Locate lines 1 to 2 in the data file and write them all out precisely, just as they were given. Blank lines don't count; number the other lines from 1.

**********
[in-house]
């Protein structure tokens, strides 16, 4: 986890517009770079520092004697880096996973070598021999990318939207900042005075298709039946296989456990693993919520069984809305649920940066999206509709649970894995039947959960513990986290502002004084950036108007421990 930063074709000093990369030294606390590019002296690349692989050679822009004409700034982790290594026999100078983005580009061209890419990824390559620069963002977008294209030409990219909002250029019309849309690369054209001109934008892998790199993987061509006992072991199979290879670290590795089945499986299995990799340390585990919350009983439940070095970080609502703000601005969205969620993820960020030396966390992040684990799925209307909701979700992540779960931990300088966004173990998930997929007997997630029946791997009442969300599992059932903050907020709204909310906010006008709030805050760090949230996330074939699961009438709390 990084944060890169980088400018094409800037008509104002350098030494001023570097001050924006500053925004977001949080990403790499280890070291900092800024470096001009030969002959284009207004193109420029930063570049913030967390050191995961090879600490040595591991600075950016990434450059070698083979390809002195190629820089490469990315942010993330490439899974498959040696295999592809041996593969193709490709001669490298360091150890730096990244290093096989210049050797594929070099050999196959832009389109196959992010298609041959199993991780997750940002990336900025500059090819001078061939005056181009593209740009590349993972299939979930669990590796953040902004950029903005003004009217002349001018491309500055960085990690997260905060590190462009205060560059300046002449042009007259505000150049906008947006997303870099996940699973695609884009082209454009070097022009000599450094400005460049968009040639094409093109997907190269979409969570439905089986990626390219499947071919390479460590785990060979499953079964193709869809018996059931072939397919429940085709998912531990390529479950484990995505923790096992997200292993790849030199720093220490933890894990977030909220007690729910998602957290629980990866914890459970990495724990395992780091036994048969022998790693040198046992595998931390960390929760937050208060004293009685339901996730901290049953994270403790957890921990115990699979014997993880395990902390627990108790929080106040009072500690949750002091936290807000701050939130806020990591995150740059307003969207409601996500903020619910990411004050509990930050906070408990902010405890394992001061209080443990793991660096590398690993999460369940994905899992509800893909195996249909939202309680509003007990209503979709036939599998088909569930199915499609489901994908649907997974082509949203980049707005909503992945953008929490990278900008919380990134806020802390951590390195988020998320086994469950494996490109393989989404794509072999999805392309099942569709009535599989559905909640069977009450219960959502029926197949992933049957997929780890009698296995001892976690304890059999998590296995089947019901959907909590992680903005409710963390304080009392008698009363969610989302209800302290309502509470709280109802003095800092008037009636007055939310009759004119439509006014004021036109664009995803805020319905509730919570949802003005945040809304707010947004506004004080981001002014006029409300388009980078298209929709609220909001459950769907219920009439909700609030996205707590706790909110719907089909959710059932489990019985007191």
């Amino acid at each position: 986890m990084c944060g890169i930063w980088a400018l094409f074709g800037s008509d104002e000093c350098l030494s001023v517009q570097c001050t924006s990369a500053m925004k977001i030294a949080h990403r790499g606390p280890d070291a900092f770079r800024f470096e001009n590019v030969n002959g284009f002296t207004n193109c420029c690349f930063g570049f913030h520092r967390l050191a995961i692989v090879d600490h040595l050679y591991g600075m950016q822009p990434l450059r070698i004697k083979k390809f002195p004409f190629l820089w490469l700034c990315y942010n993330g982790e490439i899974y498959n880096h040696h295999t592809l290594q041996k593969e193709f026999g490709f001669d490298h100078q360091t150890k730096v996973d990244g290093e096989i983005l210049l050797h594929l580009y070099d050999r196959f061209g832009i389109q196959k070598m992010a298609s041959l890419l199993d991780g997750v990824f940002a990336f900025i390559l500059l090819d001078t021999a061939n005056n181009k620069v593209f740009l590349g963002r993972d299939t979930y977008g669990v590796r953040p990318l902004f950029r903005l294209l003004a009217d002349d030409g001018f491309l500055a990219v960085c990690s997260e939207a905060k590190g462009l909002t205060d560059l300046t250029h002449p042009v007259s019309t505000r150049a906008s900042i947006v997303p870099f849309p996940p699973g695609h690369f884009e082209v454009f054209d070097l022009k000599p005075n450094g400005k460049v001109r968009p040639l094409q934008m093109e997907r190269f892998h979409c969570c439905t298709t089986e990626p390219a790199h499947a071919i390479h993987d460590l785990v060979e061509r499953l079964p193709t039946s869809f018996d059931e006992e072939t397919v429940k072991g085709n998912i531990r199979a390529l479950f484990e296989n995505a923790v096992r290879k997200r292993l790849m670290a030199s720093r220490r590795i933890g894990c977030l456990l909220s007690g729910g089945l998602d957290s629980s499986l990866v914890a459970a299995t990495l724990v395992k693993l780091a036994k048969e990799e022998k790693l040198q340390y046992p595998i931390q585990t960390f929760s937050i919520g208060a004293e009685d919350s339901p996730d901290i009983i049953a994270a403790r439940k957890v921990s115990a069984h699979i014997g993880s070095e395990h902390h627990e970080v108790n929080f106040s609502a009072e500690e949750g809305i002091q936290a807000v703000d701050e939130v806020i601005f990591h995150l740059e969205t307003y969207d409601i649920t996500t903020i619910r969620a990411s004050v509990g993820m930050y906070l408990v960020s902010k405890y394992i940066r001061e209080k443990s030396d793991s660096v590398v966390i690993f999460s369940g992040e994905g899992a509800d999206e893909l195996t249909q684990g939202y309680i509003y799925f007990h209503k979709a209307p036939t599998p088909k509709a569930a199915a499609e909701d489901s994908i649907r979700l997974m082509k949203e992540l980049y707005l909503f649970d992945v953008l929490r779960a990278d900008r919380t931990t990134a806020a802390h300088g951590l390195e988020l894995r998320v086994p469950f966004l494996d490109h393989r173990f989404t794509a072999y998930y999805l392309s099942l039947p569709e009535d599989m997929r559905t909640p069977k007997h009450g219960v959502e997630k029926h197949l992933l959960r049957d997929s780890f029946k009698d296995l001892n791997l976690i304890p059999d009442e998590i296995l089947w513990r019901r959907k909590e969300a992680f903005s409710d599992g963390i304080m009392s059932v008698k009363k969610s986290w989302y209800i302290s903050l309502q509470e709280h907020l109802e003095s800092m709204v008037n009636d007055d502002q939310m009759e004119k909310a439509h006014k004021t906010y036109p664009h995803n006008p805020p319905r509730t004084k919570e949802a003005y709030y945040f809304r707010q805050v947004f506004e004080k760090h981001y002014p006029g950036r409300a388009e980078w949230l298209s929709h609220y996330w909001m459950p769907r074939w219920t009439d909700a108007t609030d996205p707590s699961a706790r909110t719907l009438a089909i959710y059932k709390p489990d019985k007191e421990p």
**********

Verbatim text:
[in-house]
């Protein structure tokens, strides 16, 4: 986890517009770079520092004697880096996973070598021999990318939207900042005075298709039946296989456990693993919520069984809305649920940066999206509709649970894995039947959960513990986290502002004084950036108007421990 930063074709000093990369030294606390590019002296690349692989050679822009004409700034982790290594026999100078983005580009061209890419990824390559620069963002977008294209030409990219909002250029019309849309690369054209001109934008892998790199993987061509006992072991199979290879670290590795089945499986299995990799340390585990919350009983439940070095970080609502703000601005969205969620993820960020030396966390992040684990799925209307909701979700992540779960931990300088966004173990998930997929007997997630029946791997009442969300599992059932903050907020709204909310906010006008709030805050760090949230996330074939699961009438709390 990084944060890169980088400018094409800037008509104002350098030494001023570097001050924006500053925004977001949080990403790499280890070291900092800024470096001009030969002959284009207004193109420029930063570049913030967390050191995961090879600490040595591991600075950016990434450059070698083979390809002195190629820089490469990315942010993330490439899974498959040696295999592809041996593969193709490709001669490298360091150890730096990244290093096989210049050797594929070099050999196959832009389109196959992010298609041959199993991780997750940002990336900025500059090819001078061939005056181009593209740009590349993972299939979930669990590796953040902004950029903005003004009217002349001018491309500055960085990690997260905060590190462009205060560059300046002449042009007259505000150049906008947006997303870099996940699973695609884009082209454009070097022009000599450094400005460049968009040639094409093109997907190269979409969570439905089986990626390219499947071919390479460590785990060979499953079964193709869809018996059931072939397919429940085709998912531990390529479950484990995505923790096992997200292993790849030199720093220490933890894990977030909220007690729910998602957290629980990866914890459970990495724990395992780091036994048969022998790693040198046992595998931390960390929760937050208060004293009685339901996730901290049953994270403790957890921990115990699979014997993880395990902390627990108790929080106040009072500690949750002091936290807000701050939130806020990591995150740059307003969207409601996500903020619910990411004050509990930050906070408990902010405890394992001061209080443990793991660096590398690993999460369940994905899992509800893909195996249909939202309680509003007990209503979709036939599998088909569930199915499609489901994908649907997974082509949203980049707005909503992945953008929490990278900008919380990134806020802390951590390195988020998320086994469950494996490109393989989404794509072999999805392309099942569709009535599989559905909640069977009450219960959502029926197949992933049957997929780890009698296995001892976690304890059999998590296995089947019901959907909590992680903005409710963390304080009392008698009363969610989302209800302290309502509470709280109802003095800092008037009636007055939310009759004119439509006014004021036109664009995803805020319905509730919570949802003005945040809304707010947004506004004080981001002014006029409300388009980078298209929709609220909001459950769907219920009439909700609030996205707590706790909110719907089909959710059932489990019985007191």